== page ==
Suicide bombers struck two Shia mosques in Baghdad on Thursday, killing at least 20 people, as worshippers marked the end of the Ramadan fasting month. Another six people were shot dead in an ambush north of Baghdad.
Twin suicide bombings near Shiite mosques in Iraq's capital killed 20 people on Thursday as worshippers celebrated Eid al-Fitr, which ends the Muslim holy month of Ramadan, officials said.
Another six people were shot dead in an ambush north of Baghdad.
Security officials said a suicide bomber blew himself up as he was being frisked outside the Al-Rassol mosque in Jadida, a Shiite district of southern Baghdad, killing 12 people and wounding 30.
In the second attack, a bomber slammed his explosives-filled car into an Iraqi armoured vehicle at a checkpoint near a mosque in the nearby district of Zafaraniyah.
The blast killed eight people, including four Iraqi soldiers, and wounded 10 worshippers.
A US military patrol came under a roadside bomb attack in Baghdad's Mansur neighbourhood at midday, the American military said. There were no immediate details.
Iraqi policeman Ali Abdul Hussein, 33, said the bombing at the Rasool mosque would have been more serious had the bomber made it inside the building.
"I saw a man rushing to the checkpoint just outside the mosque," he told AFP. "I noticed his belt and shouted to my colleagues to stop the man. I also ran towards him but two colleagues ahead of me stopped the man."
Just then, the bomber detonated the explosives, killing the two policemen and sending Abdul Hussein flying. Wounded in the leg, he returned to the mosque after taking victims to hospital.
"If my two friends had not stopped the bomber outside, there would have been many more killed at the mosque," he sobbed.
Mosque security chief Mohammed Borhan, 29, pointed to the sidewalk where the suicide bomber's head landed, face to the sky. It was a few yards (meters) away from where the man detonated his explosives.
Borhan filmed the remains of the bomber. The man's face was almost perfectly intact, with eyes wide open and a hint of bewilderment.
Slippers and shoes of those killed and wounded in the attack were scattered on the roadside.
Six people were also killed when gunmen opened fire at a minibus near Baquba, the capital of Diyala province, a security official said.
Meanwhile, the US military reported that four people had been killed and 15 wounded on Wednesday in a car bomb attack at a mosque in Balad, north of Baghdad, as devotees gathered for prayers.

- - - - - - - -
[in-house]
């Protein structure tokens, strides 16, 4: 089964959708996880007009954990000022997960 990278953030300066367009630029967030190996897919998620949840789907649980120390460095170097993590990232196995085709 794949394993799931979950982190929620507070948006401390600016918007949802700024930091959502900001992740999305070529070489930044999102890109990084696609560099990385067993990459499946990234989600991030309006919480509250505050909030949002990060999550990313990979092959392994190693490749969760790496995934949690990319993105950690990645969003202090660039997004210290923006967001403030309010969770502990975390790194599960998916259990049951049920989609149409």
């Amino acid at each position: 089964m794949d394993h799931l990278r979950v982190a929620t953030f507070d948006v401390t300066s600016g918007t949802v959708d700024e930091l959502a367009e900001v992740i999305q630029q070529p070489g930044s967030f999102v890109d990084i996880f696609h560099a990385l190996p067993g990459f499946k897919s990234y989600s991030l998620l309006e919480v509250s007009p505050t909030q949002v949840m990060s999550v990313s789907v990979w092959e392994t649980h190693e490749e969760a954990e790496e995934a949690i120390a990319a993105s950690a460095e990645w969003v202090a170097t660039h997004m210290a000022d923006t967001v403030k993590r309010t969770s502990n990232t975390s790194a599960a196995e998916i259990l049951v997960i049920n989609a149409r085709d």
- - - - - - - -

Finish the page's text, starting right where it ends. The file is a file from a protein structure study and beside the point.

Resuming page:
The bomb exploded in the car park of Sayid Mohammed mosque in Balad, in the Sunni province of Salaheddin, the military said, adding that the mosque was not damaged.
The latest wave of attacks came as Iraq's Shiite majority celebrated Eid, a day after Sunni Muslims began to mark the end of the dawn-to-dusk fasting month of Ramadan.
Iraq has seen a downward trend in violence since the middle of last year, although bloodshed spiked in March and April during clashes between Shiite militiamen and US-led security forces.
In September, a total of 440 Iraqis were killed in militia and insurgent violence: 359 civilians, 26 Iraqi soldiers and 55 policemen, according to figures from various ministries.
The death toll was little changed from 431 in August.
US and Iraqi officials claim that violence in the country is at a four-year low, but recent weeks have seen a slight spike in deadly attacks.
The first 21 days of Ramadan were the quietest fasting period in the Iraqi capital in three years, Major General Jeffery Hammond, the US commander for Baghdad, said last week.
The period saw just 60 attacks compared with 600 in 2007 and 800 in 2006 -- the year when sectarian violence erupted across Iraq.
However, Hammond said Baghdad was now witnessing "4.2 attacks per day, 89 percent less than in 2006 and 83 less than in 2007."
"There has been a slight increase of violence in September," he said, adding that this was always the trend during Ramadan. But the rise had not changed the overall declining trend.
Date created : 2008-10-02